The Life of Herbert Hoover: Masters of Emergencies, 1917-1918

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National Review has called a "magisterial work of scholarship on one of our least-known presidents, and an important era in American history."

The entry of the United States into the First World War in late 1911 found Herbert Hoover at a crossroads. Three years earlier, he had been a successful mining engineer in London. Then, as the war intensified in Europe, Hoover founded and led the Commission for Relief in Belgium, which provided ...

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Overview

National Review has called a "magisterial work of scholarship on one of our least-known presidents, and an important era in American history."

The entry of the United States into the First World War in late 1911 found Herbert Hoover at a crossroads. Three years earlier, he had been a successful mining engineer in London. Then, as the war intensified in Europe, Hoover founded and led the Commission for Relief in Belgium, which provided desperately needed fuel to more than nine million Belgian and French citizens trapped between the German army of occupation and the British naval blockade. That emergency undertaking eventually evolved into one of the greatest humanitarian enterprises in history. It also brought Hoover into international prominence.

Here Herbert Hoover moves toward Washington and center stage in his own country. Shortly after the United States's declaration of war, he entered into able service under Woodrow Wilson as a member of the President's War Cabinet and U.S. Food Administration. His goal was to standardize food production to control surging food prices, and to create surpluses of exportable foodstuffs for America's allies. "Food will win the war" became Hoover's slogan.

Hoover encountered the tumult of district politics and became both agent and catalyst of the moment in American lives when a traditionally decentralized economy was coming under price control and other forms of governmental restraint. We see Hoover as builder and bureaucrat, a man who brought force, drive, and ability into the service of his country.

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Editorial Reviews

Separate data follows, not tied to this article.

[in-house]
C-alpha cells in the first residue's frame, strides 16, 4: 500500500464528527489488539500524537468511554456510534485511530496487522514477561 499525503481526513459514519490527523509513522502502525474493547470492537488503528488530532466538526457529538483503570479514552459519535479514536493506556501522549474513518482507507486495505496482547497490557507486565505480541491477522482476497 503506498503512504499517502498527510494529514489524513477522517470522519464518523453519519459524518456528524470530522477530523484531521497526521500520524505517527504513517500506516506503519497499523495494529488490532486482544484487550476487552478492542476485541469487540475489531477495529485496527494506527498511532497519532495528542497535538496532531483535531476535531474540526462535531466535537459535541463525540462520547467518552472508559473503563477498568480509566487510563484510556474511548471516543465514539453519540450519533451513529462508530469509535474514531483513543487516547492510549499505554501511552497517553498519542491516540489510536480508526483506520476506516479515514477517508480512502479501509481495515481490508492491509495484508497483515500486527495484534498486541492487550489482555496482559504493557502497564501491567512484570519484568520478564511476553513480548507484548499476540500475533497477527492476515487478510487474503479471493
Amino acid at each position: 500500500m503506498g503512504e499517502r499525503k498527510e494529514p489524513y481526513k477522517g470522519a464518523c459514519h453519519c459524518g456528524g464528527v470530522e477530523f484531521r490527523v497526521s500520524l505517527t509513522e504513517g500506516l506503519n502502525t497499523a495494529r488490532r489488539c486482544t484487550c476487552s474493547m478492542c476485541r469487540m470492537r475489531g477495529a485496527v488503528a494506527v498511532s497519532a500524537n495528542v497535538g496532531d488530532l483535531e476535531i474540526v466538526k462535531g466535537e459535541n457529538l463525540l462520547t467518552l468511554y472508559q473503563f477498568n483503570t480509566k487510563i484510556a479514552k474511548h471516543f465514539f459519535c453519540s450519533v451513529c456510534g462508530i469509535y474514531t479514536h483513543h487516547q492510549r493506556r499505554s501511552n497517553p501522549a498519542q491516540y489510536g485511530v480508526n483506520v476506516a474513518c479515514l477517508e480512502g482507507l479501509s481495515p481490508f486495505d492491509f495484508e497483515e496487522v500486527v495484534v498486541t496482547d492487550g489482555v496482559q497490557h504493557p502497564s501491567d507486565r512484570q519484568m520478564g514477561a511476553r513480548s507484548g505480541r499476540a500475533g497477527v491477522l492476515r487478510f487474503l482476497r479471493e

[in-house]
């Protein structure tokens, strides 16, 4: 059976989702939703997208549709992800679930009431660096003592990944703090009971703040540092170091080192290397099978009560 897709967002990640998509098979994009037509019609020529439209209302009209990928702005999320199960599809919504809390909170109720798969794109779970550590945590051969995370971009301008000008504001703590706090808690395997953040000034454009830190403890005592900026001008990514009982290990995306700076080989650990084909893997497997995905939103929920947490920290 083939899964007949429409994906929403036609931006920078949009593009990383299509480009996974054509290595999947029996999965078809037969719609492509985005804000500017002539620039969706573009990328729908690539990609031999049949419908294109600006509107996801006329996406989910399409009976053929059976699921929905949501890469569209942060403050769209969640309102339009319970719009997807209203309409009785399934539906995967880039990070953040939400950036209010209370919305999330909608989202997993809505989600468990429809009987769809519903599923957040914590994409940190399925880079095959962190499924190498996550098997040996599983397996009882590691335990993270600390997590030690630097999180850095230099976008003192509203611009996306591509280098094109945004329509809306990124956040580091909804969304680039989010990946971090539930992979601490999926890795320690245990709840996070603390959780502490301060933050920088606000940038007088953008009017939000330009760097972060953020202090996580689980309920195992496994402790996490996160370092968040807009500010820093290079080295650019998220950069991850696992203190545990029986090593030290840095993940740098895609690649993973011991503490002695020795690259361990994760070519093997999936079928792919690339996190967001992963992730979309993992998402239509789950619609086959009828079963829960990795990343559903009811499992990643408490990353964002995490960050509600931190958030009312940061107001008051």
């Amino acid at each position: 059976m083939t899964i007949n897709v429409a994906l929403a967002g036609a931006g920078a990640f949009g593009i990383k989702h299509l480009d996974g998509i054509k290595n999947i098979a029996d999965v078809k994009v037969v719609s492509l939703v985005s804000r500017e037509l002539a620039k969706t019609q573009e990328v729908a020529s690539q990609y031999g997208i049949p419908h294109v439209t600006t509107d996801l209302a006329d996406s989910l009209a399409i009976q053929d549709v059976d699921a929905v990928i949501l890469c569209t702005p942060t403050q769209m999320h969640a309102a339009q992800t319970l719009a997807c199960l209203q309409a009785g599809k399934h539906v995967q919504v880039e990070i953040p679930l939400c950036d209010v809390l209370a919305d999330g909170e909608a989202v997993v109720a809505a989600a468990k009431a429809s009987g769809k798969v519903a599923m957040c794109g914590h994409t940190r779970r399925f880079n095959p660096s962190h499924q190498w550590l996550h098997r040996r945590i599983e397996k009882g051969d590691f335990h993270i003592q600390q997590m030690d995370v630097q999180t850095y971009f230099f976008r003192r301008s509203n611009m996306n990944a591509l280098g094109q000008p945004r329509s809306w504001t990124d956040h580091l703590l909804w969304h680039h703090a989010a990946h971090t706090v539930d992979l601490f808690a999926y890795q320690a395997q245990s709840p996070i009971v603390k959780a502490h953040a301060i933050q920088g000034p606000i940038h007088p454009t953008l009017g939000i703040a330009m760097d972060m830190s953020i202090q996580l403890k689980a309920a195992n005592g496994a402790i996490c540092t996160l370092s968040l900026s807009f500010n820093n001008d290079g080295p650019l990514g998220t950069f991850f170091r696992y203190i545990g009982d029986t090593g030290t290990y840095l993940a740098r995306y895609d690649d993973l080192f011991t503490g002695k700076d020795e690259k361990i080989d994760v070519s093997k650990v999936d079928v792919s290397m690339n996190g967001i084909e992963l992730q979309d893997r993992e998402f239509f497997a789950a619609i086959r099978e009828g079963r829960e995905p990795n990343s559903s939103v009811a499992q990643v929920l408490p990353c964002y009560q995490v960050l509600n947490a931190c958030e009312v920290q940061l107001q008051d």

Wall Street Journal
“Thanks to Mr. Nash's immense skill as a scholar-biographer, we can at last begin to see Herbert Hoover whole. Succeeding volumes will surely make this one of the great biographies in American political history.”
Publishers Weekly - Publisher's Weekly
"Food will win the war," proclaimed engineer-turned-bureaucrat Herbert Hoover, with a tinge of self-promotion, as head of the U.S. Food Administration, the WWI agency responsible for feeding America's troops overseas. While cloaking his efforts in the comforting language of voluntarism, the nervous, high-strung food czar, incessantly smoking Havana cigars, used a mix of price controls, exhortations, constraints and propaganda to seduce the general populace into eating less and reducing waste so our fighting forces could get adequate food supplies. As chairman of the Commission for Relief in Belgium, Hoover orchestrated a massive emergency operation that provided desperately needed food to millions of Belgian and French citizens trapped between the German army of occupation and the British naval blockade. Hoover became a hero to legions of American housewives, middle-class professionals and businessmen, though farmers, livestock producers and middlemen saw him as a meddling, insensitive outsider, an image that dogged the future president all the way to the White House. In this absorbing third installment of a multivolume biography, Nash, a historian of conservatism, reconstructs an important chapter in American history. Photos. May